Security expert bares threats to watch out for during Pope Francis visit
MANILA, Philippines – Despite security officials’ pronouncements that there are no security threats except for crowd management during the five-day visit of Pope Francis starting on Thursday, a security expert has identified safety hazards and security threats to watch out for.
Ace Esmeralda, security consultancy expert, said in his website SecurityMatters’ magazine, where he is also editor-in-chief, cited poor quality of infrastructures and roads as some of the safety hazards during the pontiff’s visit.
But he noted that the Pope’s convoy “will not be speeding through the roads like those of Obama.”
US President Barack Obama visited the country last year and strict security measures were adopted.
Esmeralda also echoed Armed Forces chief General Gregorio Catapang’s concerns on “crowd surge” as a security challenge because the public would want to go near the Pope.
He said it is indeed “more challenging” to secure the Pope than heads of state like Presidents Benigno Aquino III and Barack Obama because it comes “with a twist.”
“If the religious fervor of those devotees of Black Nazarene will be manifested by the ‘fans’ of Pope Francis, then touching and mobbing him is not far out,” Esmeralda said.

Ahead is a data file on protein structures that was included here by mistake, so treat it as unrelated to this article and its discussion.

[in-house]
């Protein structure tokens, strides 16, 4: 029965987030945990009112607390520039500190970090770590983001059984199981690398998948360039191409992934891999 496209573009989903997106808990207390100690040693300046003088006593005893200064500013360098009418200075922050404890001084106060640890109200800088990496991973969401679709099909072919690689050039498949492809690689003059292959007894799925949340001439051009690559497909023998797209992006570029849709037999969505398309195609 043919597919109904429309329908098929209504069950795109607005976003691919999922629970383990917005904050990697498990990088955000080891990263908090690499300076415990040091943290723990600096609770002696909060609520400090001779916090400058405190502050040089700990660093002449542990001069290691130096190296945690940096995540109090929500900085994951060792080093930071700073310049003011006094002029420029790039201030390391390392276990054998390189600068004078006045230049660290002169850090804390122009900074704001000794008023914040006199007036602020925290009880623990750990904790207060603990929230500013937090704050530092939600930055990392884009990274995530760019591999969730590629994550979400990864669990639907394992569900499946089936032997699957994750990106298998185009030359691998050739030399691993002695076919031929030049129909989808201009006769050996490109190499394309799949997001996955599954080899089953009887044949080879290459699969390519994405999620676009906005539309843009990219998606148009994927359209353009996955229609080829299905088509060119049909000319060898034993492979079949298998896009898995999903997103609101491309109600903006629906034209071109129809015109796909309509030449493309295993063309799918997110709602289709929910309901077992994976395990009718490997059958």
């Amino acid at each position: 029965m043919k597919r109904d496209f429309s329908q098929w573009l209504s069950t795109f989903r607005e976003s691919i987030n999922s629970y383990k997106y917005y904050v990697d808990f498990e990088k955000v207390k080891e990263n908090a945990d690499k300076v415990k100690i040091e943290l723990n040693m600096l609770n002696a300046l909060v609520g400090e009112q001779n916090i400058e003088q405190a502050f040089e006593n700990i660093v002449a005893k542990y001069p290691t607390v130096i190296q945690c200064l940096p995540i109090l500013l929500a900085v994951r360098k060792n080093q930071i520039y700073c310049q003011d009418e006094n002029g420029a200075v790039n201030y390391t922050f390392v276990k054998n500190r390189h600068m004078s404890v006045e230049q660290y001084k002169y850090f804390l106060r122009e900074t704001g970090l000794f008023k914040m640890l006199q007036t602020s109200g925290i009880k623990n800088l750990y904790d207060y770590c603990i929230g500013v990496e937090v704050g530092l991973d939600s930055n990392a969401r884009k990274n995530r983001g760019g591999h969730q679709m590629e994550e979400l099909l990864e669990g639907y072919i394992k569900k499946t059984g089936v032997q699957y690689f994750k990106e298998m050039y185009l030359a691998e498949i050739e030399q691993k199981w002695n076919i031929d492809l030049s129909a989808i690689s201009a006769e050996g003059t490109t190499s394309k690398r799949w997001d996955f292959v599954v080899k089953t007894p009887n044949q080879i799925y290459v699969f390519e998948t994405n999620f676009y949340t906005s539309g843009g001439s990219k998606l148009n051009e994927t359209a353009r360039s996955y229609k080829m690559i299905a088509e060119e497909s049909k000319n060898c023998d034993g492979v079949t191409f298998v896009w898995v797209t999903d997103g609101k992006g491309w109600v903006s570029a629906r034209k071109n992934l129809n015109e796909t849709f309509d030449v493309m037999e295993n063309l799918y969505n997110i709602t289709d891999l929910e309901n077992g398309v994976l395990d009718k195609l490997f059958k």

He said the government could improve its physical barrier system and crowd control procedures based on its experience from the Feast of Black Nazarene last January 9, which was attended by millions.
Another challenge which Esmeralda cited which was “one of the high risks, if not highest” was the popemobile which is a non-bulletproof vehicle.
The government has made repeated statements that there are no terror threats on the upcoming visit but Esmeralda cited there are groups and individuals to watch out for.
“The government will not admit any threat, of course, without risking the cancellation or discouraging attendees to Papal activities,” he said.
The usual suspected threats to security are the local groups such as the Communist Party of the Philippines’ New People’s Army and the Bangsamoro Islamic Freedom Fighters, the breakaway group of the Moro Islamic Freedom Fighters.
The CPP-NPA has previously declared ceasefire during the Pope’s visit but Esmeralda has his doubts.
“The NPA is noted for not honoring their own ceasefire declaration. What is the assurance that they have informed their smallest units about the ceasefire?”
He also said other threats include “lone wolves, copycats and psychopaths.”
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